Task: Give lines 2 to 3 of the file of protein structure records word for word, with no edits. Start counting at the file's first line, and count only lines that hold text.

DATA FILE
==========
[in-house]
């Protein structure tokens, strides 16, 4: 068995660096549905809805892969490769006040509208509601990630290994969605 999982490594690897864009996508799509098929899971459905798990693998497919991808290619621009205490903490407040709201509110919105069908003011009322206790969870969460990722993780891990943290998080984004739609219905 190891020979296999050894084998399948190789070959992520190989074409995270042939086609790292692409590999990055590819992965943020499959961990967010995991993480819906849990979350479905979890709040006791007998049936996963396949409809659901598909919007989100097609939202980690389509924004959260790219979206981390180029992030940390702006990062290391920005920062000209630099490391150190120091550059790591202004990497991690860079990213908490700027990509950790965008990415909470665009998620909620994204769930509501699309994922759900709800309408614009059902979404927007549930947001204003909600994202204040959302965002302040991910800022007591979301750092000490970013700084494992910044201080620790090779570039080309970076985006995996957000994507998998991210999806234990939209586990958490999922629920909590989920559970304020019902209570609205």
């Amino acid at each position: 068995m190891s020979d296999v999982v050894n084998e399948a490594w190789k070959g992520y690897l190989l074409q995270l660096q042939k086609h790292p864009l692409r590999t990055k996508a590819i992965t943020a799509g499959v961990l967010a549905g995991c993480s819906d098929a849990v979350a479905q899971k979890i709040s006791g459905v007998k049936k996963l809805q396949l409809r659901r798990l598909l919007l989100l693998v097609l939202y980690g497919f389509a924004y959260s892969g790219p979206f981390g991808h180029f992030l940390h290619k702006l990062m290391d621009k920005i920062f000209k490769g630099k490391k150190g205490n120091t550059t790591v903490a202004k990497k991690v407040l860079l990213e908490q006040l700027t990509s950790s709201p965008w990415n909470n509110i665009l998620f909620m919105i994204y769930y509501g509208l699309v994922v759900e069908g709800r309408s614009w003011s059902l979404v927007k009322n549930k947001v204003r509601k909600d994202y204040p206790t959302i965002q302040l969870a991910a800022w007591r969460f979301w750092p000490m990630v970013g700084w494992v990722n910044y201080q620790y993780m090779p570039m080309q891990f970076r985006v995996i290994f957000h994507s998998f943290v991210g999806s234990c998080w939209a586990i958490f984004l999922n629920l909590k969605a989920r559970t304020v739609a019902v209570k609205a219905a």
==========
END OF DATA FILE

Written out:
């Protein structure tokens, strides 16, 4: 068995660096549905809805892969490769006040509208509601990630290994969605 999982490594690897864009996508799509098929899971459905798990693998497919991808290619621009205490903490407040709201509110919105069908003011009322206790969870969460990722993780891990943290998080984004739609219905 190891020979296999050894084998399948190789070959992520190989074409995270042939086609790292692409590999990055590819992965943020499959961990967010995991993480819906849990979350479905979890709040006791007998049936996963396949409809659901598909919007989100097609939202980690389509924004959260790219979206981390180029992030940390702006990062290391920005920062000209630099490391150190120091550059790591202004990497991690860079990213908490700027990509950790965008990415909470665009998620909620994204769930509501699309994922759900709800309408614009059902979404927007549930947001204003909600994202204040959302965002302040991910800022007591979301750092000490970013700084494992910044201080620790090779570039080309970076985006995996957000994507998998991210999806234990939209586990958490999922629920909590989920559970304020019902209570609205």
């Amino acid at each position: 068995m190891s020979d296999v999982v050894n084998e399948a490594w190789k070959g992520y690897l190989l074409q995270l660096q042939k086609h790292p864009l692409r590999t990055k996508a590819i992965t943020a799509g499959v961990l967010a549905g995991c993480s819906d098929a849990v979350a479905q899971k979890i709040s006791g459905v007998k049936k996963l809805q396949l409809r659901r798990l598909l919007l989100l693998v097609l939202y980690g497919f389509a924004y959260s892969g790219p979206f981390g991808h180029f992030l940390h290619k702006l990062m290391d621009k920005i920062f000209k490769g630099k490391k150190g205490n120091t550059t790591v903490a202004k990497k991690v407040l860079l990213e908490q006040l700027t990509s950790s709201p965008w990415n909470n509110i665009l998620f909620m919105i994204y769930y509501g509208l699309v994922v759900e069908g709800r309408s614009w003011s059902l979404v927007k009322n549930k947001v204003r509601k909600d994202y204040p206790t959302i965002q302040l969870a991910a800022w007591r969460f979301w750092p000490m990630v970013g700084w494992v990722n910044y201080q620790y993780m090779p570039m080309q891990f970076r985006v995996i290994f957000h994507s998998f943290v991210g999806s234990c998080w939209a586990i958490f984004l999922n629920l909590k969605a989920r559970t304020v739609a019902v209570k609205a219905a």